Singer/songwriter Chase Cohl is making a cup of tea in her apartment in New York City, enjoying the first hit of cool fresh autumn air. “It’s the best weather,” says Cohl, who spends half her time in New York and the other half in Los Angeles.
The singer recently released the softly swaying single, “The Way It Goes.” It’s a song you can curl up to alongside a glowing sunset, or a crackling fireplace. A track about hard lessons learned, there’s a soothing peacefulness in Cohl’s voice. The song “stemmed from a situation where I maybe didn’t protect my heart enough” says Cohl, “but it’s also about embracing the backbone and not living in fear, so as not to miss out on living a worthwhile life.”
Cohl is gearing up to release more new music in the coming months. Culture Collide asked her about some of her biggest influences and embracing vulnerability.
Culture Collide: Joni Mitchell is one of your biggest influences. Is there a particular song or album that initially stood out to you when you were discovering her music?
CC: It’s grown with me over time. I probably first discovered Blue like most people, and I love that record, but the album that really gets to me the most these days is For The Roses. That’s the album that gets me and that I come back to as reference to my own music and reference to songwriting, because she wrote it after Blue, and there’s something that’s more vulnerable about the songwriting. It’s sort of like on Blue she gave away everything, and so on For The Roses she has nothing left to give. There’s something really vulnerable in that desperation that I find myself really attracted to in songwriting because it’s sort of like the calm after the storm.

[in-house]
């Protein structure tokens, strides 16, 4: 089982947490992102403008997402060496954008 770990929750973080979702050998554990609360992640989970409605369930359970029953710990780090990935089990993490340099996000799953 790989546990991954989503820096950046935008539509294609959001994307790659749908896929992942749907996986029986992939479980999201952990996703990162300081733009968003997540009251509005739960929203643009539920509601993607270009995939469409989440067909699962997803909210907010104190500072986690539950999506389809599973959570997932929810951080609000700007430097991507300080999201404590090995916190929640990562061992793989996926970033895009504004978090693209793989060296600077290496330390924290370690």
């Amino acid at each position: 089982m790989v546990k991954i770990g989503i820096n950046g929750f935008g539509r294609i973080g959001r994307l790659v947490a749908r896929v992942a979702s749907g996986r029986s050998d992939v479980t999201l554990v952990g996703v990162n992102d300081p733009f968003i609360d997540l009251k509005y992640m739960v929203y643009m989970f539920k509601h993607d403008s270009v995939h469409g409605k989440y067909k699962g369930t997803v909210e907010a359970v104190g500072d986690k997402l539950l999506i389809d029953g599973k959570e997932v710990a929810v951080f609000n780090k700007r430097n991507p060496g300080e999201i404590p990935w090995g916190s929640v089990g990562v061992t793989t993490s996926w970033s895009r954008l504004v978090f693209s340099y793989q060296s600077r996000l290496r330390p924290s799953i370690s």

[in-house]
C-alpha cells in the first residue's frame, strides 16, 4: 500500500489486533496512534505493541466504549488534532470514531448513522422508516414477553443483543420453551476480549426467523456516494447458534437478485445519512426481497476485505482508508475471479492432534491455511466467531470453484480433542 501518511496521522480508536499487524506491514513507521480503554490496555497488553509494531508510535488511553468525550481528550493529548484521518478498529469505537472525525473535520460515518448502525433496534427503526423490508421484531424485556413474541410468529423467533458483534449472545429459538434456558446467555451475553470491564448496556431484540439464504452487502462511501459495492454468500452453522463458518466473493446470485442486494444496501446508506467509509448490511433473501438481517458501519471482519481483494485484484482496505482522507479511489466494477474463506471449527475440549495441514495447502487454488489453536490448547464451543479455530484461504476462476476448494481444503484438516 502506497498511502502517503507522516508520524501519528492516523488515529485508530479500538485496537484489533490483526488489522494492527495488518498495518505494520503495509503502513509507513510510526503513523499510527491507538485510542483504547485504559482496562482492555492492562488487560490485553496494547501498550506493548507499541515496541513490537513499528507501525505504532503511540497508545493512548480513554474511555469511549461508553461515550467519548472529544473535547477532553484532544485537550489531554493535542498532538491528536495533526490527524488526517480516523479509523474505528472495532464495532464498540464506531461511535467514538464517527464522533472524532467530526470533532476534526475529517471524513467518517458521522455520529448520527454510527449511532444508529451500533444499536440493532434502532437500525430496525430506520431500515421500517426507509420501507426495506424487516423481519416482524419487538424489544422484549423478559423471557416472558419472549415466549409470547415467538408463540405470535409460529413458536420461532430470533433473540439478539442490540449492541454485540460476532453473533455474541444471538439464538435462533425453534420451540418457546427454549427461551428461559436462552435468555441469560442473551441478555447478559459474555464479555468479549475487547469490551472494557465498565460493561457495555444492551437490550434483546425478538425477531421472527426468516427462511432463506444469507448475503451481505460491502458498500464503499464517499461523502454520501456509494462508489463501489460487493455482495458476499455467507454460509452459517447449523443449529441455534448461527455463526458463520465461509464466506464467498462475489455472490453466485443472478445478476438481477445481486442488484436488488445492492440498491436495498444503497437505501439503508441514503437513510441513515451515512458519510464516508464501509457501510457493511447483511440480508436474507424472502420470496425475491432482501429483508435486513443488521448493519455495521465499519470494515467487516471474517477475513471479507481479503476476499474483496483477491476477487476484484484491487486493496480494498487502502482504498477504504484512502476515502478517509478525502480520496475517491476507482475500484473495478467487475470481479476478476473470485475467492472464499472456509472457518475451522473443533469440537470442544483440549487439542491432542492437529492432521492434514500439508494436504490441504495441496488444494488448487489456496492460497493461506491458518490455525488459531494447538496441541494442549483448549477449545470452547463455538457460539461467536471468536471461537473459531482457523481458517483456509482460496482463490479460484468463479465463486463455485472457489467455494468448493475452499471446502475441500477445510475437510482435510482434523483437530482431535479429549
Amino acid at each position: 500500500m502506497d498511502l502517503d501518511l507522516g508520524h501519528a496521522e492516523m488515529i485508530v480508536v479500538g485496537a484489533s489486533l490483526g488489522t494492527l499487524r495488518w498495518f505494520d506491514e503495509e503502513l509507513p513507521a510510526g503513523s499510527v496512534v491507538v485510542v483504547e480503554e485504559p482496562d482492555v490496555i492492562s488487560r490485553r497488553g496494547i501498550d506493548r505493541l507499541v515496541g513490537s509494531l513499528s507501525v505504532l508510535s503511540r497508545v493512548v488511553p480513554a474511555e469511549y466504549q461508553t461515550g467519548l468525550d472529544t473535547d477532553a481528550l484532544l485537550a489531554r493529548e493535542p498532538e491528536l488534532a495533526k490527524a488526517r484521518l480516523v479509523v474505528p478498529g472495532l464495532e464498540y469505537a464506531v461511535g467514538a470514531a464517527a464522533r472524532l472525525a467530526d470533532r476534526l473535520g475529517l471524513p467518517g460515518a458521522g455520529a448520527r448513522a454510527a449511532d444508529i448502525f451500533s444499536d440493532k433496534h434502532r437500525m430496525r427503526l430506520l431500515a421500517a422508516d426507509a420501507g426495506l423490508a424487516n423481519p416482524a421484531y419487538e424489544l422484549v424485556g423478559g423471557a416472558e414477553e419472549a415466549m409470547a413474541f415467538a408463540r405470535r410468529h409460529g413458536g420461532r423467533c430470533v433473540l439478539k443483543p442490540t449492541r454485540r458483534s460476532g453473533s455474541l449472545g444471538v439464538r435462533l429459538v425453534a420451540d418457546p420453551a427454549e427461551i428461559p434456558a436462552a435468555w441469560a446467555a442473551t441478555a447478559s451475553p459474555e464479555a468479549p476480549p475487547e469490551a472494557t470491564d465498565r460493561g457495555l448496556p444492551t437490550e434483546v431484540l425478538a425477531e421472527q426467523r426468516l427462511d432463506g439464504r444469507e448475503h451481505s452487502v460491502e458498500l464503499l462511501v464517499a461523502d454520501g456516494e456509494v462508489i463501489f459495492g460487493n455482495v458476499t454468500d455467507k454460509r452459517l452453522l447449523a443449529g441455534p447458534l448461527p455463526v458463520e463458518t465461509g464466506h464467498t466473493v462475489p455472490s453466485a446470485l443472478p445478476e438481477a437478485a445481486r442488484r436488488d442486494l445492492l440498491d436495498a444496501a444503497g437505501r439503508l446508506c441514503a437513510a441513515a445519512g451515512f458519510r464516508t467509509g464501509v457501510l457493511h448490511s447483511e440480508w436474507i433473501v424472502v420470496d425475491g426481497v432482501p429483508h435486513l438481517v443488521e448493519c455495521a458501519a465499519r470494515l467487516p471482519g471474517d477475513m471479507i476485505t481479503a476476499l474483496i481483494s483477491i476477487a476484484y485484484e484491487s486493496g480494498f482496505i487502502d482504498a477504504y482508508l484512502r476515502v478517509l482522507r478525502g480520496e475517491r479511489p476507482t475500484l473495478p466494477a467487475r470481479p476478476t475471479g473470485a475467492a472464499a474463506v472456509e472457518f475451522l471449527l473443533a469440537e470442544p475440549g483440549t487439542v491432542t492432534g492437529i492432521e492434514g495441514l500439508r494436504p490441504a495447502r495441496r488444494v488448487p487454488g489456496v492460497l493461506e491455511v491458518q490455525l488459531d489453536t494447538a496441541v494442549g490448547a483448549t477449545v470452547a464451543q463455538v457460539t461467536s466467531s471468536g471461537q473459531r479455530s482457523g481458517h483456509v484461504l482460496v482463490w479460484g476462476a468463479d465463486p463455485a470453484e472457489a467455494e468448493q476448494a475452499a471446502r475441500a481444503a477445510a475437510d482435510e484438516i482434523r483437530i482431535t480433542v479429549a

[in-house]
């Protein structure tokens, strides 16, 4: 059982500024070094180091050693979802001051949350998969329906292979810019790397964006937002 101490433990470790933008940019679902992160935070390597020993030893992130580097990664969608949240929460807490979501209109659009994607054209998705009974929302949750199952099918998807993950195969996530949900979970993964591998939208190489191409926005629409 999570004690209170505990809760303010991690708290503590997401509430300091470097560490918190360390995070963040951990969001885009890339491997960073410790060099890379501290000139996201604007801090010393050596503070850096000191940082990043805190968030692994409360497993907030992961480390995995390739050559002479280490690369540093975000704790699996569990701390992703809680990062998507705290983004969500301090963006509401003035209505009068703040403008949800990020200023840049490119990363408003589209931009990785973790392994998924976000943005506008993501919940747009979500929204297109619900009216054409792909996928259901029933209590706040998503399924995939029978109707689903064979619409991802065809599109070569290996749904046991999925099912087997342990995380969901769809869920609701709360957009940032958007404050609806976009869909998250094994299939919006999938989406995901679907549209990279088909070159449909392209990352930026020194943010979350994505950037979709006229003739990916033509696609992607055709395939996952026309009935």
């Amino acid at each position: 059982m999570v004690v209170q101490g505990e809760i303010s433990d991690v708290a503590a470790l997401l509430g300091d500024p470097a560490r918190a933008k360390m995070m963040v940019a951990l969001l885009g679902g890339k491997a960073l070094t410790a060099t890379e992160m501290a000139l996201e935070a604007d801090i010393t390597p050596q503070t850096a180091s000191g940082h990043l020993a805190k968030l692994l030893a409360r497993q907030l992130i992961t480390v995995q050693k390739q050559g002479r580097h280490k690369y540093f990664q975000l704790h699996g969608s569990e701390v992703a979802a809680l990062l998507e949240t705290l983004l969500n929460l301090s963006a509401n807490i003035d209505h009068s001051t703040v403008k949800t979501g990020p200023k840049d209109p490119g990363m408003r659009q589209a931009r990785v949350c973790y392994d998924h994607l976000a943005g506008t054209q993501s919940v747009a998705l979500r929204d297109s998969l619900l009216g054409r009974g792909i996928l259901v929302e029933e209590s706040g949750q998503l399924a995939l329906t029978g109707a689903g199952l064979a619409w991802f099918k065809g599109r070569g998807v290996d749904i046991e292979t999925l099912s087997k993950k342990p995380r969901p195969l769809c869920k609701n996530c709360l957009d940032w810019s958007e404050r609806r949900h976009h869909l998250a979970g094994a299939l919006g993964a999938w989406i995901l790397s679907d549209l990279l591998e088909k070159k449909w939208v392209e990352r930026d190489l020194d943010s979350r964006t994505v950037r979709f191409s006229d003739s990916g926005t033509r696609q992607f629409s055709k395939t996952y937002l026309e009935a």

How did it feel to record at Valentine Studios where both Elvis and The Beach Boys recorded?
CC: Valentine Studios is a magical place, it really feels like going into a time-warp when you’re there because it looks like nothing from the outside and then you walk in and everything is completely untouched. It feels like you’re walking into a different era.
It felt really appropriate for me because it’s such a small private space and it felt like the right home to nurture this project that I was working on. We were all really excited to be there.
Your single “The Way It Goes” is about hard lessons. What’s your advice for dusting yourself off and picking yourself back up?